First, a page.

One reaction to the housing crisis was for the government to increase supervision of real estate appraisers. Appraisers are governed by the Uniform Standards of Professional Appraisal Practices (USPAP) too. No amount of regulation can replace the knowledgeable review of the appraisal by the property owner though. The reports are written in their own language but the “facts” they report relate to your property. Take control. Read it through and through. Check the accuracy of each fact.
Why? Because appraisers make mistakes. They overlook important aspects of the real estate. They are only human. Every feature about your property, or the “comparable properties” to which your property is being compared, matters. If the appraiser reports you only have 1 fireplace but you have 2, that matters. If the appraiser reports you have 7 rooms but you have 9, that matters. If the appraiser reports that you have average construction but you have granite counters, that matters. Does this really happen? You bet.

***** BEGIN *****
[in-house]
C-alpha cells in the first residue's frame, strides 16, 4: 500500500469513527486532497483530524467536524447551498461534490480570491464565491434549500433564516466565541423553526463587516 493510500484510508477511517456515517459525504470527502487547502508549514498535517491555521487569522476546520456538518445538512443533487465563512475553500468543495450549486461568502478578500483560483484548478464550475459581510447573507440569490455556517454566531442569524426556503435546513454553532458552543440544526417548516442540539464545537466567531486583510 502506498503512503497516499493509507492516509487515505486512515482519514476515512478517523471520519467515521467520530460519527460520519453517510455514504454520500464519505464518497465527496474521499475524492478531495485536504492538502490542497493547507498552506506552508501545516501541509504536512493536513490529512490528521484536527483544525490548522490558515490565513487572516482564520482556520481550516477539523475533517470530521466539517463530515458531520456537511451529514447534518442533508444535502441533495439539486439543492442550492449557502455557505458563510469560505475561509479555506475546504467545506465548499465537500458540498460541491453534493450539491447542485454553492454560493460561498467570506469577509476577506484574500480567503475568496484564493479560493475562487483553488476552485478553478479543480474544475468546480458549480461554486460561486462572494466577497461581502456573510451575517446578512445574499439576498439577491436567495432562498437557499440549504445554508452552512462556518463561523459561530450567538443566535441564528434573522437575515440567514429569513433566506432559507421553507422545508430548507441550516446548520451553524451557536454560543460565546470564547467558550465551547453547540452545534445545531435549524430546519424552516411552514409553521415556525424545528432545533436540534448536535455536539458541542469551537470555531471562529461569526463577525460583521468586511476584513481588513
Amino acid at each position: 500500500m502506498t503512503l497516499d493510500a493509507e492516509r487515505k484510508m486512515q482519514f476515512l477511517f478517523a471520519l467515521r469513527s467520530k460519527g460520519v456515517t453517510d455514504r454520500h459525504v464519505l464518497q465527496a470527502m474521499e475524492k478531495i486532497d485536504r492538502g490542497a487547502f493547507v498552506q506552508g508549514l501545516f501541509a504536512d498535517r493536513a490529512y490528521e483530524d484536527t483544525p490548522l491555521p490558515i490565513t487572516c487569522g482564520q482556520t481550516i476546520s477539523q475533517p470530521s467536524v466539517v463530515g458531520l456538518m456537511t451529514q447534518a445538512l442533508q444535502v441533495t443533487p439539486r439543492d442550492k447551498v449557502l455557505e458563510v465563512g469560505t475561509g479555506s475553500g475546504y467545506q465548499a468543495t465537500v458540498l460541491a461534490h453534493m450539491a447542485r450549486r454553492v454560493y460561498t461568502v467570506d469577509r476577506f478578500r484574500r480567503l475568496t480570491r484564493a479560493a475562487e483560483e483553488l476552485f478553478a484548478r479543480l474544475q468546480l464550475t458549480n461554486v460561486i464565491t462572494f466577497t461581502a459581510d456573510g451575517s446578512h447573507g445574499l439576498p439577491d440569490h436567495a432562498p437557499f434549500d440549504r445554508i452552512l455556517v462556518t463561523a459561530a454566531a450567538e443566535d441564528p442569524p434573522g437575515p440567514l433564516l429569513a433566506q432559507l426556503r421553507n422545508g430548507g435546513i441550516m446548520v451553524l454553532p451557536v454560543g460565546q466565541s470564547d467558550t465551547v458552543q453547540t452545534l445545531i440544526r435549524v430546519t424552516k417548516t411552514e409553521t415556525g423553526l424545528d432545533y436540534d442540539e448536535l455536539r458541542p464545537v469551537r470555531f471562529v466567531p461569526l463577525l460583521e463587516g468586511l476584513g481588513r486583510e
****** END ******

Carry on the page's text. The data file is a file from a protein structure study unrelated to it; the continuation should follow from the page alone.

How much does it matter? One recent appraisal increased by $50,000 after the property owner showed the appraiser the additional/correct facts.
Why didn’t the bank take care of that? The lender may not have an incentive to adjust the appraisal. That could be one reason. But, also, lenders are less inclined to question appraisals now that the government is watching the housing market more closely. That means you have to do it.
The value of property set by the appraisal can make a huge difference in the lenders’ handling of a loan. Do not assume the appraisal is right, especially if you are losing your home in foreclosure. The process only works right if the true value of the real estate is used. If you take this simple action, you will be better prepared to mediate a sound resolution to the foreclosure litigation with the lender.
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